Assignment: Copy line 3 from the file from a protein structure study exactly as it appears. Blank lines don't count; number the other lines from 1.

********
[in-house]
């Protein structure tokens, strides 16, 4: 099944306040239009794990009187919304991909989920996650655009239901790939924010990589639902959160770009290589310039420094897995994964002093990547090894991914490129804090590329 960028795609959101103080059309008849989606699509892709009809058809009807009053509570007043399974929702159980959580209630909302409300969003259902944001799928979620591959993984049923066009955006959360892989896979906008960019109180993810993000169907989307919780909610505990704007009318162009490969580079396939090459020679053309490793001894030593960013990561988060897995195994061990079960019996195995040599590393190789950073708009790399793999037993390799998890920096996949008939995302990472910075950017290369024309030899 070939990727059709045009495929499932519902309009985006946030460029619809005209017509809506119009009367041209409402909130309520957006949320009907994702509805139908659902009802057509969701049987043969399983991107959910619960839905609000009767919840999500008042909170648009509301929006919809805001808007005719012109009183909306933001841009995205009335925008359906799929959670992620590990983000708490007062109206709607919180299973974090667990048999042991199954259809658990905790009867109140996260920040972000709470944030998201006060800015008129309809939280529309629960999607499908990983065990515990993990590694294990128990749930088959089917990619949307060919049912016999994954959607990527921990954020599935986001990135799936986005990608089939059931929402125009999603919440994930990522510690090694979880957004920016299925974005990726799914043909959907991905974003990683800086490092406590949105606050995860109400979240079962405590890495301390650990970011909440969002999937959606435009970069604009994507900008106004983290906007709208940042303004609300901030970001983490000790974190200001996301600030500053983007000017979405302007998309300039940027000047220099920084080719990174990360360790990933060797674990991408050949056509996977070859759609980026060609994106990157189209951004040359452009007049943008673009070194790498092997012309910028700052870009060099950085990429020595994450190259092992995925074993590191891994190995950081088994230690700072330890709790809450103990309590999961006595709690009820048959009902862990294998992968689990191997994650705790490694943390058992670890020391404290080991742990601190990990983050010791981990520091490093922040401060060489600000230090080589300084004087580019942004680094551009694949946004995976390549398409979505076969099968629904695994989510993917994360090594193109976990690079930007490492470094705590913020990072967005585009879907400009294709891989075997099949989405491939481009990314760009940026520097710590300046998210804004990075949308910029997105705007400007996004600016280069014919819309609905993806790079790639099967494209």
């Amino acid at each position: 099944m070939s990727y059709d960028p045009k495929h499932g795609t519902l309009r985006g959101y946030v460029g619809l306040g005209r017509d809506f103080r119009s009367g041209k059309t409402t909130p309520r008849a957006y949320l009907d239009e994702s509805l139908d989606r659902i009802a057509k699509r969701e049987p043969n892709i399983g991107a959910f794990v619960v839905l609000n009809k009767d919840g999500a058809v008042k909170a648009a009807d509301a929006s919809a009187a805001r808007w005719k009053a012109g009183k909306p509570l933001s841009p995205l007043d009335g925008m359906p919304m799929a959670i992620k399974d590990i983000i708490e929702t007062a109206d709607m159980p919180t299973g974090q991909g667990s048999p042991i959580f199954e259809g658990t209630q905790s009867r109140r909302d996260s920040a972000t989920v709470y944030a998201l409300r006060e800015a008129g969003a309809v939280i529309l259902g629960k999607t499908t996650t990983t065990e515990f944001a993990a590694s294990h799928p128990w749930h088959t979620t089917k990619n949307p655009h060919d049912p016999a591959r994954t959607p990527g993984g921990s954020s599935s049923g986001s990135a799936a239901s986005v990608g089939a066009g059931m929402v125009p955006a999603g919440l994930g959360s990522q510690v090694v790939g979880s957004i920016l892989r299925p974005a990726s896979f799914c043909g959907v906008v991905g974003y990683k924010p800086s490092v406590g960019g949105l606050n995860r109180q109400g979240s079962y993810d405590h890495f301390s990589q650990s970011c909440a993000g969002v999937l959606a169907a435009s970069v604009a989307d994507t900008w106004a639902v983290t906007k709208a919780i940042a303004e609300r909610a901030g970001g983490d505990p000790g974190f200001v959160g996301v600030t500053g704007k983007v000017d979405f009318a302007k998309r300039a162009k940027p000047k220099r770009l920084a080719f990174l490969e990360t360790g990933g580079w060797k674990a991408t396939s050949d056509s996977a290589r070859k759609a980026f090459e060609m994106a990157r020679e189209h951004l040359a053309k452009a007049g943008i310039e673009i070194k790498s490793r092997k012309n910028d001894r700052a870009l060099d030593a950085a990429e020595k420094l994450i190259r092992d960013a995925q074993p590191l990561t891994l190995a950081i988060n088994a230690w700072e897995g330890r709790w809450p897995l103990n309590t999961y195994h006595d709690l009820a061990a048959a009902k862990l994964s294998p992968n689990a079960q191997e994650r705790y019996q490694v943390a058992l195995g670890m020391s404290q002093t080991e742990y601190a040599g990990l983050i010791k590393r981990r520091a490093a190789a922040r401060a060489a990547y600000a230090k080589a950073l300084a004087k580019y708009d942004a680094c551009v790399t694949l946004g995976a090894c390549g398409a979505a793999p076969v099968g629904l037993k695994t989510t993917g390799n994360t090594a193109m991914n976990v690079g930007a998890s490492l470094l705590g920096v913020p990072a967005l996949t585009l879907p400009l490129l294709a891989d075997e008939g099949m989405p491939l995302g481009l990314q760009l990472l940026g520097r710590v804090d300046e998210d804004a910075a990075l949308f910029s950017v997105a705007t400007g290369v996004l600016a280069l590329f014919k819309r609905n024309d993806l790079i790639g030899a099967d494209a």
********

């Amino acid at each position: 099944m070939s990727y059709d960028p045009k495929h499932g795609t519902l309009r985006g959101y946030v460029g619809l306040g005209r017509d809506f103080r119009s009367g041209k059309t409402t909130p309520r008849a957006y949320l009907d239009e994702s509805l139908d989606r659902i009802a057509k699509r969701e049987p043969n892709i399983g991107a959910f794990v619960v839905l609000n009809k009767d919840g999500a058809v008042k909170a648009a009807d509301a929006s919809a009187a805001r808007w005719k009053a012109g009183k909306p509570l933001s841009p995205l007043d009335g925008m359906p919304m799929a959670i992620k399974d590990i983000i708490e929702t007062a109206d709607m159980p919180t299973g974090q991909g667990s048999p042991i959580f199954e259809g658990t209630q905790s009867r109140r909302d996260s920040a972000t989920v709470y944030a998201l409300r006060e800015a008129g969003a309809v939280i529309l259902g629960k999607t499908t996650t990983t065990e515990f944001a993990a590694s294990h799928p128990w749930h088959t979620t089917k990619n949307p655009h060919d049912p016999a591959r994954t959607p990527g993984g921990s954020s599935s049923g986001s990135a799936a239901s986005v990608g089939a066009g059931m929402v125009p955006a999603g919440l994930g959360s990522q510690v090694v790939g979880s957004i920016l892989r299925p974005a990726s896979f799914c043909g959907v906008v991905g974003y990683k924010p800086s490092v406590g960019g949105l606050n995860r109180q109400g979240s079962y993810d405590h890495f301390s990589q650990s970011c909440a993000g969002v999937l959606a169907a435009s970069v604009a989307d994507t900008w106004a639902v983290t906007k709208a919780i940042a303004e609300r909610a901030g970001g983490d505990p000790g974190f200001v959160g996301v600030t500053g704007k983007v000017d979405f009318a302007k998309r300039a162009k940027p000047k220099r770009l920084a080719f990174l490969e990360t360790g990933g580079w060797k674990a991408t396939s050949d056509s996977a290589r070859k759609a980026f090459e060609m994106a990157r020679e189209h951004l040359a053309k452009a007049g943008i310039e673009i070194k790498s490793r092997k012309n910028d001894r700052a870009l060099d030593a950085a990429e020595k420094l994450i190259r092992d960013a995925q074993p590191l990561t891994l190995a950081i988060n088994a230690w700072e897995g330890r709790w809450p897995l103990n309590t999961y195994h006595d709690l009820a061990a048959a009902k862990l994964s294998p992968n689990a079960q191997e994650r705790y019996q490694v943390a058992l195995g670890m020391s404290q002093t080991e742990y601190a040599g990990l983050i010791k590393r981990r520091a490093a190789a922040r401060a060489a990547y600000a230090k080589a950073l300084a004087k580019y708009d942004a680094c551009v790399t694949l946004g995976a090894c390549g398409a979505a793999p076969v099968g629904l037993k695994t989510t993917g390799n994360t090594a193109m991914n976990v690079g930007a998890s490492l470094l705590g920096v913020p990072a967005l996949t585009l879907p400009l490129l294709a891989d075997e008939g099949m989405p491939l995302g481009l990314q760009l990472l940026g520097r710590v804090d300046e998210d804004a910075a990075l949308f910029s950017v997105a705007t400007g290369v996004l600016a280069l590329f014919k819309r609905n024309d993806l790079i790639g030899a099967d494209a």